Why Meghan Trainor's Doo-Wop Revival Can Firmly Do One

Honestly. 'All About That Bass' is the best thing on her new album by miles. And I'm not too keen on that...
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Honestly. 'All About That Bass' is the best thing on her new album by miles. And I'm not too keen on that...

Prior to reviewing Meghan Trainor's album, Title, I had no idea who Meghan Trainor was. I hadn’t listened to ‘All About The Bass’: the self love, bubble gum track that was apparently everywhere last year, the whole way through. It was a simpler, happier time, devoid of Trainor’s attempted doo-wop revival. To be honest, I was reluctant to participate with this review. I sat with friends who reasoned ‘why not try and take a positive view of it, everyone is expecting you to slate it’.

And so, with reluctance, I opened my heart to Meghan. I gave her a chance, like I had so many before her. I gave her a chance to prove me wrong, to show me she was more a one trick pony, to show me her soul. Yet again, I have been left disappointed.Trainor and I, according to her Wikipedia, are the same age: born only months apart in the glorious year of 93. This was my immediate thought when half way through Title (laziest album name ever) - I got her inspiration. It’s an album shaped by the pop boom of the later 90s - the Britneys, Christinas,Mariahs and Jessicas: their impossibly high vocal ranges and music videos set in drive throughs and school gyms. It’s the music that drew from the 50s sweetheart culture: the era that, arguably, is currently the basis of Taylor Swift and Ariana Grande’s personas. The difference here is that Swift and Grande have taken the girlish elements of generation and combined it with a Lolita-esque sensibility; they go to the drive through in little more than a leotard and god dammit will they suck that milkshake down. There’s nothing exactly wrong with this, sensibilities have changed, but Meghan Trainor hasn’t.

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Title starts pretty smoothly, with a doo-wop ‘interlude’ sliding into “All About The Base.’ Ignoring the songs lyrical issues, it’s the best track on the album by a mile and a welcome departure from the mundane uniformity that follows. Those who have complained about the distinctly un-feminist tones of Trainor’s signature track should skip forward to the following song ‘Dear Future Husband’. If you can get past the gag-inducing title, the number is an open letter to Trainor’s future baby daddy, informing him of his duties as her betrothed, such as buying her flowers on date night and apologising after every fight with the promise of ‘rubbing her body right’ if he complies. Trainor has previously compared her music as somewhere between Disney and Kesha, but fuck it, I’d rather young girls were listening to Kesha’s auto tuned wails than growing up on Trainor’s sugar coated idea of healthy relationships.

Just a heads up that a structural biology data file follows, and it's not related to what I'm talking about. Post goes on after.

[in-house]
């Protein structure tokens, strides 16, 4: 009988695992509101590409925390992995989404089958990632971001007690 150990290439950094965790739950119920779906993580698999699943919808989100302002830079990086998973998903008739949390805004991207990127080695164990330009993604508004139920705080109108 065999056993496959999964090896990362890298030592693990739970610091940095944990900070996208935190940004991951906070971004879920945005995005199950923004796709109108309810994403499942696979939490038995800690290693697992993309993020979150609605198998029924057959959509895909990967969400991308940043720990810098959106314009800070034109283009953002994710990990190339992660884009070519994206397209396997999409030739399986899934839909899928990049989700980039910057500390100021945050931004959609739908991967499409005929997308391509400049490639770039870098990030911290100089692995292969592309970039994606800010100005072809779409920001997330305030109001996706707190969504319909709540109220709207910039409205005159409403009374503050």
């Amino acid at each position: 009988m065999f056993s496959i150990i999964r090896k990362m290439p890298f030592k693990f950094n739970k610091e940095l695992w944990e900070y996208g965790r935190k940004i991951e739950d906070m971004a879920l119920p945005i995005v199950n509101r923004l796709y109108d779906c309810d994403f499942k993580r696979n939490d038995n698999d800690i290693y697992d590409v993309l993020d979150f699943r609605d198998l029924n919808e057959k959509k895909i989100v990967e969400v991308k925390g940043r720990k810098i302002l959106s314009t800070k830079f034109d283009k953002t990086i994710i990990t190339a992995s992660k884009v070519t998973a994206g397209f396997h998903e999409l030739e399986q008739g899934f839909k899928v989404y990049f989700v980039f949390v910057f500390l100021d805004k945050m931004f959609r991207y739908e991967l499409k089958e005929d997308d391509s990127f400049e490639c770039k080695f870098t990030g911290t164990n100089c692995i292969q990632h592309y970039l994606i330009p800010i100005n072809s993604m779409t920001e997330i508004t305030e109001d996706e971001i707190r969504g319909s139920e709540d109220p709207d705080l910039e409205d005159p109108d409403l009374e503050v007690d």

Trainor’s album dips on track 3 and never really recovers; the next 12 songs sound like something from a Grease tribute show, lamenting boyfriends not texting her, failed romances, she even manages to make a song about one night stands sound twee. When competing with acts like Miley Cyrus and Katy Perry it is impossible for Trainor to sound anything other than when your RE teacher had to do a sex education lesson.

I’m not sure why John Legend is on this album, he probably was implicated in a murder or something years ago and is slowly paying it off his mafia debts through terrible album appearances. That’s the only logical reason I can fathom. I would advise anyone wishing to seek out Trainor’s work to approach is like you would any commonly practiced illegal substance; small doses. Tiny doses. So small that any effect Trainor’s lyrics have on your soul is repairable by a pint of snakebite or a night at a Dropkick Murphys concert.

Title is out on Monday.  You can get it here (or have Krish's copy)....